I’d feed it with pleasure, loving care, and compassion. I’d tend to it regularly as you would something precious, reconnecting not just when it felt depleted or because I wanted something from it. I’d do things with and for my body just because it was fun.
The results of treating myself this way are cumulative. And I’ve come to fall in love with my body, its rhythms and quirks, and I do believe my body has come to love me, too.
I still work hard and spend long hours at the computer. I still love the rush of a fully ticked to-do list, and I get a little wonky if I feel like my rate of achievement isn’t up to par. But now, I integrate consideration of my body into my entire day.
What I’ve discovered is that there are ways to reconnect that are silly easy to do. This isn’t about luxuriating in bubbles while dictating next quarter’s marketing strategy (though that’s nice to do). This is about taking simple, mindful actions throughout the day to reconnect with your body.
Here are a few suggestions how:
1. Set a timer.
It’s easy to lose track of time and skip the bathroom break or forgo lunch and power through. We all do it. One way to gently remind yourself to regularly reconnect is to set a timer on your phone or computer to go off every hour. Mindful Clock is an app for the computer and offers gentle chimes and bells. Or try Insight Timer for the phone.
2. Stand up and move.
When the bell rings, stop what you’re doing and stand up. Even if you’re on the phone, stand up. It shifts your mindset and returns normal flow between the top and bottom half of your body. Breathe deeply. Raise your arms over your head. Do a few neck rolls. Reconnect and send loving attention to your body.
3. Feed the senses.
After you’ve moved your body a bit, move your focus to your senses. Reconnecting with your senses is like organic, non-GMO, cold-pressed juice for the body and soul. It provides nourishment beyond pixels and ambient noise, giving pleasure and fulfillment of a different order.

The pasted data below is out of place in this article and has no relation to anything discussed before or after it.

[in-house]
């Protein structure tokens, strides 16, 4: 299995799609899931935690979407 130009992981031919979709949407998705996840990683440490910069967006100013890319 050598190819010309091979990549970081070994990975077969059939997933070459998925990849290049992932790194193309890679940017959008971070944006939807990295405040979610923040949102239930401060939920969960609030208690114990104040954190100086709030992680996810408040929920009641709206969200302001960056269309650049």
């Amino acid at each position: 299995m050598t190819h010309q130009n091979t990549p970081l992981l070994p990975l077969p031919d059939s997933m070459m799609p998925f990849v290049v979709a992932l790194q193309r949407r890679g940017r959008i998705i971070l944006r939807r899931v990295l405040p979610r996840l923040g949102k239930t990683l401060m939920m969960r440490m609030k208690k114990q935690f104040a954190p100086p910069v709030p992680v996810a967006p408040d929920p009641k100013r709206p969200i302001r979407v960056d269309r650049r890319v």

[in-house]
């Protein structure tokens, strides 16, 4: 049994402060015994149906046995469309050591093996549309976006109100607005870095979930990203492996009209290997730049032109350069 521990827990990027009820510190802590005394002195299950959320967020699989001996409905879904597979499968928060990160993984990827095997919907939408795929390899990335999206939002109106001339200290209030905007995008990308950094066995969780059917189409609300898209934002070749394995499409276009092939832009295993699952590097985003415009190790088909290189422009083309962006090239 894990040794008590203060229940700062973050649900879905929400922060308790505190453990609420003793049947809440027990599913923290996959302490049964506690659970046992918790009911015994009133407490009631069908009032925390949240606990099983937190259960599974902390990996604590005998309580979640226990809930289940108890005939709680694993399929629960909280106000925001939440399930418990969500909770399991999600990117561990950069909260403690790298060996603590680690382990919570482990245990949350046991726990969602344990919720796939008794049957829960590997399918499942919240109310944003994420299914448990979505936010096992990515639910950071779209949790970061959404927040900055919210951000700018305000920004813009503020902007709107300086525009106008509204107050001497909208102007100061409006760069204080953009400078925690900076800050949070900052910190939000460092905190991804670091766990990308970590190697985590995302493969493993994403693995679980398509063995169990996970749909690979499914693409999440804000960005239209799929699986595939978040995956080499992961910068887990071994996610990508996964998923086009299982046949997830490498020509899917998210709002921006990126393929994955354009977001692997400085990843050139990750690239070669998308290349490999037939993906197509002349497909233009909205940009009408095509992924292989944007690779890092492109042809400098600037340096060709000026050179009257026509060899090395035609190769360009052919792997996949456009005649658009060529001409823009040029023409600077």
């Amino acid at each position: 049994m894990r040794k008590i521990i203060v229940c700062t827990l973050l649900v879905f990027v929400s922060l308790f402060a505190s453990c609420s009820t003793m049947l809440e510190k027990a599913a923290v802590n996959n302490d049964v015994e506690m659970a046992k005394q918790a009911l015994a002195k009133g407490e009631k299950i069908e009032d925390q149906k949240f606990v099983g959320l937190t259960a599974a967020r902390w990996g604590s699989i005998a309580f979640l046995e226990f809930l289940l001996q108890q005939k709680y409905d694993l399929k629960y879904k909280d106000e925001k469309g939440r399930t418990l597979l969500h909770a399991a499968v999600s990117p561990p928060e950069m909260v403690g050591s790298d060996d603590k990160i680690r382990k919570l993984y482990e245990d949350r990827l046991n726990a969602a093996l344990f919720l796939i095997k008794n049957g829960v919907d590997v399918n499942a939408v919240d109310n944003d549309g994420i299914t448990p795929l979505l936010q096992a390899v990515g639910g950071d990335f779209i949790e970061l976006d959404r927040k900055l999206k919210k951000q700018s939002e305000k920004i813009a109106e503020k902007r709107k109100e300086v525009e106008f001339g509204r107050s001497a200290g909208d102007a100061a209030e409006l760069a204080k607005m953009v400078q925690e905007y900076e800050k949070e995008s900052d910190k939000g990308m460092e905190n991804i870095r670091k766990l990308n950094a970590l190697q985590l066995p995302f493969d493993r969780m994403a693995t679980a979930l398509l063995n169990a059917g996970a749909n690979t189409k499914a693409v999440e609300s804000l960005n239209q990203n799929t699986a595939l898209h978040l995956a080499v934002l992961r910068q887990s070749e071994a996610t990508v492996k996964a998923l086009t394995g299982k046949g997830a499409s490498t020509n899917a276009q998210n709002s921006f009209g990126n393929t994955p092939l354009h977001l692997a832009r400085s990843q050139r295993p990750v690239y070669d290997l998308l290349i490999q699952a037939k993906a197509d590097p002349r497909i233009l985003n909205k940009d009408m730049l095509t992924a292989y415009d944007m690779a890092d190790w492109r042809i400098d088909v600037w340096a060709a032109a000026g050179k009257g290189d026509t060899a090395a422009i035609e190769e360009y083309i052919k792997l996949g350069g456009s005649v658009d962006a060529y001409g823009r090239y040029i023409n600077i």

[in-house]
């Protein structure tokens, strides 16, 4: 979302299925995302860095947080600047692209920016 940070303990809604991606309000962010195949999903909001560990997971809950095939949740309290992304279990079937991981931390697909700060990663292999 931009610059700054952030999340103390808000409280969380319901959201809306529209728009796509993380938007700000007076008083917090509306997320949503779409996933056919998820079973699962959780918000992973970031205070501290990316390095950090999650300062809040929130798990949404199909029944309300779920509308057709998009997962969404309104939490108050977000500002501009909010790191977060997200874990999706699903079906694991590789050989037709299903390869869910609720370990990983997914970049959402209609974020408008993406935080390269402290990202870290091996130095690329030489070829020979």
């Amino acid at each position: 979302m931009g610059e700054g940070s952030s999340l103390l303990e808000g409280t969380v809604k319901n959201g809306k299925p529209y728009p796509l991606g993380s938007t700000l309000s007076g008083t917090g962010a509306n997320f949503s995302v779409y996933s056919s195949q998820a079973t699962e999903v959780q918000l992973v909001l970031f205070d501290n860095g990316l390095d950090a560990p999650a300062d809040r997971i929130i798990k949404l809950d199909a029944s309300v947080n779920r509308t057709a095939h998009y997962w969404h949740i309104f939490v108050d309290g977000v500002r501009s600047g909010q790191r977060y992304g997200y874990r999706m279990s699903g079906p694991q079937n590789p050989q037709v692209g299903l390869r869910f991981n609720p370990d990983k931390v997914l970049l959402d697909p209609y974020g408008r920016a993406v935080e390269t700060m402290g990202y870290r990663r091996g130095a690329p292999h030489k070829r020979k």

Look up and find three things that you find beautiful. Observe them; enjoy them. Take them in—their color, texture, light, and shadow. Be witness to the grandiosity of simple light as it illuminates your landscape.
Or, close your eyes and feel what is touching you. Reach out and touch something right in front of you—the keyboard, desk, your shirt, or your own hand. Notice the texture and the way it makes your fingertips feel, the tingle of connection. Feel the sensation seep into your skin and deep into your system.
When you reconnect with the body and engage with the senses, notice how your body responds with a sigh. Tension wanes, you breathe deeper and relax. That’s the sign that it’s at ease. That’s your body saying thank you.
A body at ease is a happy body and that’s a body well tended to, cared for, and loved. That’s a body that will care for you, too, and more graciously give what you need.
Over time, with this attention and care, burnouts and breakdowns have waned. I hear what my body is telling me because I’m listening, as a good friend would. And like a good friend, I care when it tells me please, stand up and feed the senses; I’m feeling lonely over here.
Excuse me; it’s time for me to stretch…
Photo by Ed Yourdon